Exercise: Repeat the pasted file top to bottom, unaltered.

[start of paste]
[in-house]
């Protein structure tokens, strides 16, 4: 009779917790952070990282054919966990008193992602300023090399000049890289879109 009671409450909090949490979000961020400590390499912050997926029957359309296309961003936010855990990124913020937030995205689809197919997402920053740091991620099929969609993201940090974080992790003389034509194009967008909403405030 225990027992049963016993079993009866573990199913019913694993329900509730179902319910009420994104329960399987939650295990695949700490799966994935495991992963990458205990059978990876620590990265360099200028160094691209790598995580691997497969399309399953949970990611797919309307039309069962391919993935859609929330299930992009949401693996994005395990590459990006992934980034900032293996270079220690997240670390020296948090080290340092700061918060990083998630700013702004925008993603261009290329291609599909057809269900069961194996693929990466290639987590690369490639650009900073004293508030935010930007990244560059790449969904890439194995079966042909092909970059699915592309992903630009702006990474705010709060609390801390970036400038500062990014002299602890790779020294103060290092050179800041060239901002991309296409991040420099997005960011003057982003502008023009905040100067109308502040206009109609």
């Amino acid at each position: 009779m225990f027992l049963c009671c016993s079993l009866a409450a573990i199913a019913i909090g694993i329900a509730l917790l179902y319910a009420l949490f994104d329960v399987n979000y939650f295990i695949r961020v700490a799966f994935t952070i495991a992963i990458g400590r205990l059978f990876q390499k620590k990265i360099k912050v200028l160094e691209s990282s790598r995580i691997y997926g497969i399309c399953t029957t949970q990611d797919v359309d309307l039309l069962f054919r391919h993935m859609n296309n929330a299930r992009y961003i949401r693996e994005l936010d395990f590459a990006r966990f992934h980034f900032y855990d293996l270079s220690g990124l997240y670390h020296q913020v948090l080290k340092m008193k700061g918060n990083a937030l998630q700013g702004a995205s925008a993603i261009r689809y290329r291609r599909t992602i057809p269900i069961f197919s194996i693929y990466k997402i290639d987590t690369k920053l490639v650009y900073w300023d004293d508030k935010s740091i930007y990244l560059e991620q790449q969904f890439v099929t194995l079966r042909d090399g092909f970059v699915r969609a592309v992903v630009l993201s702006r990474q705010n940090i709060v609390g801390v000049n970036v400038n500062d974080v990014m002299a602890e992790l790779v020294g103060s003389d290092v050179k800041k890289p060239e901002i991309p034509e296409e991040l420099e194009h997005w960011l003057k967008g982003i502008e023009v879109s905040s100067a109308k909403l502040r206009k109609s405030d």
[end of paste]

[in-house]
């Protein structure tokens, strides 16, 4: 009779917790952070990282054919966990008193992602300023090399000049890289879109 009671409450909090949490979000961020400590390499912050997926029957359309296309961003936010855990990124913020937030995205689809197919997402920053740091991620099929969609993201940090974080992790003389034509194009967008909403405030 225990027992049963016993079993009866573990199913019913694993329900509730179902319910009420994104329960399987939650295990695949700490799966994935495991992963990458205990059978990876620590990265360099200028160094691209790598995580691997497969399309399953949970990611797919309307039309069962391919993935859609929330299930992009949401693996994005395990590459990006992934980034900032293996270079220690997240670390020296948090080290340092700061918060990083998630700013702004925008993603261009290329291609599909057809269900069961194996693929990466290639987590690369490639650009900073004293508030935010930007990244560059790449969904890439194995079966042909092909970059699915592309992903630009702006990474705010709060609390801390970036400038500062990014002299602890790779020294103060290092050179800041060239901002991309296409991040420099997005960011003057982003502008023009905040100067109308502040206009109609």
């Amino acid at each position: 009779m225990f027992l049963c009671c016993s079993l009866a409450a573990i199913a019913i909090g694993i329900a509730l917790l179902y319910a009420l949490f994104d329960v399987n979000y939650f295990i695949r961020v700490a799966f994935t952070i495991a992963i990458g400590r205990l059978f990876q390499k620590k990265i360099k912050v200028l160094e691209s990282s790598r995580i691997y997926g497969i399309c399953t029957t949970q990611d797919v359309d309307l039309l069962f054919r391919h993935m859609n296309n929330a299930r992009y961003i949401r693996e994005l936010d395990f590459a990006r966990f992934h980034f900032y855990d293996l270079s220690g990124l997240y670390h020296q913020v948090l080290k340092m008193k700061g918060n990083a937030l998630q700013g702004a995205s925008a993603i261009r689809y290329r291609r599909t992602i057809p269900i069961f197919s194996i693929y990466k997402i290639d987590t690369k920053l490639v650009y900073w300023d004293d508030k935010s740091i930007y990244l560059e991620q790449q969904f890439v099929t194995l079966r042909d090399g092909f970059v699915r969609a592309v992903v630009l993201s702006r990474q705010n940090i709060v609390g801390v000049n970036v400038n500062d974080v990014m002299a602890e992790l790779v020294g103060s003389d290092v050179k800041k890289p060239e901002i991309p034509e296409e991040l420099e194009h997005w960011l003057k967008g982003i502008e023009v879109s905040s100067a109308k909403l502040r206009k109609s405030d």